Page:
I’ve also been working with DOC a lot this year, mostly on helping get the message out about Project Gold and how they plan to help community plant thousands of kowhai across Otago. When I spoke to Susie about the hui she was really keen to come along to talk about this project and how schools could get involved, especially since the project is based all across Otago. We got to see the epic video that was made showcasing Cromwell Primary growing some kowhai from seeds with the help of Jo Waklin.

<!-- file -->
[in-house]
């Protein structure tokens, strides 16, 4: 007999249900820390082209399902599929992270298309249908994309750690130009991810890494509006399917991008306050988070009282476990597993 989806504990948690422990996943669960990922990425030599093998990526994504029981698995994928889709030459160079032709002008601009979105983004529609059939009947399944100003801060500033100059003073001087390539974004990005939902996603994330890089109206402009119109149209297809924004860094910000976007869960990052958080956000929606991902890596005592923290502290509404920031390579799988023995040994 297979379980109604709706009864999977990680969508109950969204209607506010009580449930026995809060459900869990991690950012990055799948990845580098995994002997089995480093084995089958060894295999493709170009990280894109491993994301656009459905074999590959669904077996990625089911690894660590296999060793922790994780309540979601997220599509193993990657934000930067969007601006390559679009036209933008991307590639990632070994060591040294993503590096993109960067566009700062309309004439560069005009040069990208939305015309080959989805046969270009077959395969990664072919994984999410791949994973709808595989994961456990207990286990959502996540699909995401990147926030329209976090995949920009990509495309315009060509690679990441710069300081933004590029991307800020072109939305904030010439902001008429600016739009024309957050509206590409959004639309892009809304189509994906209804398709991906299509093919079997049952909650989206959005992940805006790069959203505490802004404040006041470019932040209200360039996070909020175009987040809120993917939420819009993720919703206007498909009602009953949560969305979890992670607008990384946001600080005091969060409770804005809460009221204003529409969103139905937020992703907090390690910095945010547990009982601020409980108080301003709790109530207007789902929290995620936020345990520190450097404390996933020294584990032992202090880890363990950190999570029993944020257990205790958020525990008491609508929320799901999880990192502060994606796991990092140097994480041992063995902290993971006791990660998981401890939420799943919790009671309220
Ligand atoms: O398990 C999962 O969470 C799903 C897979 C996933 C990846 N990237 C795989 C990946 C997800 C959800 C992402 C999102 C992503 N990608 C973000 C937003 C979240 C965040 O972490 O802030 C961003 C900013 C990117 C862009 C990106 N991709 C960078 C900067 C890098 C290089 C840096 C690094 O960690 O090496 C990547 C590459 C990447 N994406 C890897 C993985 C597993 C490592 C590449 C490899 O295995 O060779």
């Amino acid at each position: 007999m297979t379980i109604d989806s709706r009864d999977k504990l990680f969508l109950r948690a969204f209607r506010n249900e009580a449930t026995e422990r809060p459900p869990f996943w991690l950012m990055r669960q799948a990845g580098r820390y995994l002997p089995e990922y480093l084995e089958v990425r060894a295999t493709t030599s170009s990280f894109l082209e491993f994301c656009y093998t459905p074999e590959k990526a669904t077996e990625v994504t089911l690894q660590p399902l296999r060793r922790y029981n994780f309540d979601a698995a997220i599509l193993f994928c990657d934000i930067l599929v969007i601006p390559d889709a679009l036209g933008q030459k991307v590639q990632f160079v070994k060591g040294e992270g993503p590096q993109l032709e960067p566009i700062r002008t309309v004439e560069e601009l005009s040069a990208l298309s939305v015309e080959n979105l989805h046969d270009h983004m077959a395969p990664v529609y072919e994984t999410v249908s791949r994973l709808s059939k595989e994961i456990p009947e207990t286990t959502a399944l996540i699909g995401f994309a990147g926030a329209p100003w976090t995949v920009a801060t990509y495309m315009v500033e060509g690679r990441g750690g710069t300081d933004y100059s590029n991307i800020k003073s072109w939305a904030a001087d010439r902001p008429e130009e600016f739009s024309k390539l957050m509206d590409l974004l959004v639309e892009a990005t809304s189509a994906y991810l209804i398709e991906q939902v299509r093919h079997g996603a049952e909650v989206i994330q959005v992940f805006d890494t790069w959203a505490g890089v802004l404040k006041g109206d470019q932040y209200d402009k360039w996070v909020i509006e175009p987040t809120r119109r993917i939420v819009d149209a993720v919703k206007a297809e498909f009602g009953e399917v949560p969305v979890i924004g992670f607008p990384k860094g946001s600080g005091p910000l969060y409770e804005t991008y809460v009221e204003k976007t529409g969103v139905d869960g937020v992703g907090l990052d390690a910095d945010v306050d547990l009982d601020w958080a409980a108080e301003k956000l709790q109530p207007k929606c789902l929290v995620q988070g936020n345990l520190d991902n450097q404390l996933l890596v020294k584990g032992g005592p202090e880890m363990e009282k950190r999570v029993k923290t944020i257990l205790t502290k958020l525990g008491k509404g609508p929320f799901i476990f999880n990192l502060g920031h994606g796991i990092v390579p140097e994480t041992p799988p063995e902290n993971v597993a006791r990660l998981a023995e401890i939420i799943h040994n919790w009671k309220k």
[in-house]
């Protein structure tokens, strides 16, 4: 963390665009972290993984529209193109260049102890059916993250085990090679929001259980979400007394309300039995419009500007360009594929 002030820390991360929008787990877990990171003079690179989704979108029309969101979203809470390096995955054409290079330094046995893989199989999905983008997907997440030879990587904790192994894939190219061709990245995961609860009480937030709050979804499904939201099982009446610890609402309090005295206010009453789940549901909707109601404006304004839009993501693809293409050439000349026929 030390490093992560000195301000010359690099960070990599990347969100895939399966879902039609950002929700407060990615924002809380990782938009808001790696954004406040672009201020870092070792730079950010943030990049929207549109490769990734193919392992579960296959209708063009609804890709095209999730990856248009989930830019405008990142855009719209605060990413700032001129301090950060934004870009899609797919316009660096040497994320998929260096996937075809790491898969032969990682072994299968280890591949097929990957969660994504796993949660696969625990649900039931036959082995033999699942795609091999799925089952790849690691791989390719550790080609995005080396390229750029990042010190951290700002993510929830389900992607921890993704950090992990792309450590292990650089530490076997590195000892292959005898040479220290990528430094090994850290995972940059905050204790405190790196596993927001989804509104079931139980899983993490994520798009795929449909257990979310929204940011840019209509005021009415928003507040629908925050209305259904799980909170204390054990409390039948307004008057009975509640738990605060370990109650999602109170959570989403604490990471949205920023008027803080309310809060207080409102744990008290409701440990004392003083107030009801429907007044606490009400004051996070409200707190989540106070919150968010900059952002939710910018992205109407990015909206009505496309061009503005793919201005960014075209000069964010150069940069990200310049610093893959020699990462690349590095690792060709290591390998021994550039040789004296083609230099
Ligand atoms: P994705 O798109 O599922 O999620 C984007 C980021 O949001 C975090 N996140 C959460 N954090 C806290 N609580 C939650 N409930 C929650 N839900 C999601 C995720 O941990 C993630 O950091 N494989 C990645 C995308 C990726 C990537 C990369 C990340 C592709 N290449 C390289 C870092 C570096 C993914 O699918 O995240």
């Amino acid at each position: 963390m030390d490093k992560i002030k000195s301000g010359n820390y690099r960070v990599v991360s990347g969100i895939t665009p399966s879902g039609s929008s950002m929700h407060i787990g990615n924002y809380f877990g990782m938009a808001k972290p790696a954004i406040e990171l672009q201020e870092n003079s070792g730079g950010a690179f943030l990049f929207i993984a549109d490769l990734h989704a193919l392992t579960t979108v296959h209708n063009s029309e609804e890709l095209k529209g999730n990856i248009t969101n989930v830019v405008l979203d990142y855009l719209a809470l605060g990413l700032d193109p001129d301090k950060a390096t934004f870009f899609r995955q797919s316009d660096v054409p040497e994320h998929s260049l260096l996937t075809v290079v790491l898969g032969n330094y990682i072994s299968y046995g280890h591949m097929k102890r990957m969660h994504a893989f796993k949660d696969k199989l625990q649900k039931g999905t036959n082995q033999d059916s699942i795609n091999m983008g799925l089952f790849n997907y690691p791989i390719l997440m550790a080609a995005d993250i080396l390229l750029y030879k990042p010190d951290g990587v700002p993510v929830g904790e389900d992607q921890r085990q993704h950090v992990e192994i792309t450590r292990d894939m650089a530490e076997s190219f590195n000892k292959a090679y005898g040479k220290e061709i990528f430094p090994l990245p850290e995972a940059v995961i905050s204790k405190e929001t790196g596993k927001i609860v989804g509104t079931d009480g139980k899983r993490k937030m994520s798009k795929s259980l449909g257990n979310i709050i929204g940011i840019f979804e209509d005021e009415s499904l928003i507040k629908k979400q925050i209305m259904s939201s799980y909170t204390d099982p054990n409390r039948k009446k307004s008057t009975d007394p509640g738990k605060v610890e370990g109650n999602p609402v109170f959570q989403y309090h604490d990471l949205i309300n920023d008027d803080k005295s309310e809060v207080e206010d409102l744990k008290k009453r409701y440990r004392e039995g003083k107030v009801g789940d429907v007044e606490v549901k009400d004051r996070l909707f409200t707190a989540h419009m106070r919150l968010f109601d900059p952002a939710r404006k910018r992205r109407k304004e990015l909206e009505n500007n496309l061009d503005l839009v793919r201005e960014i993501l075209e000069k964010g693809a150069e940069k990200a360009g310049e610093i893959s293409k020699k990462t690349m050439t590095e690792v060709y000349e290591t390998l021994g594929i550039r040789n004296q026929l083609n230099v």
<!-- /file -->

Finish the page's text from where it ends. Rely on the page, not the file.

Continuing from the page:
Mark, also from DOC, very kindly came along to tell us all about wilding pines. They are rather sneaky trees and love the climate around Queenstown. Everyone must have seen a pine cone, and he explained how there are hundreds of seeds in each one which get picked up by the wind and blown across the mountain sides. Even if only a small percentage of these seeds germinate and grow into trees that is thousands of non native trees growing each and every year. One of the main problems with conifers is that when they grow they create a bio-system that restricts the growth of natives. If you’ve ever been into a pine forest then I’m sure you will have noticed how barren the forest floor is, especially if you compare it to the floor of a beech forest. He also told us about the different ways that you get rid of the trees, you can pull them out if they are small, or you have to use loppers, a saw, or maybe even a chain saw to cut them down at the base ensuring that there are no small branches visible above the ground.  If there are any shoots starting to emerge then they will grow into a tree, so we have to be careful and make sure we do the job properly.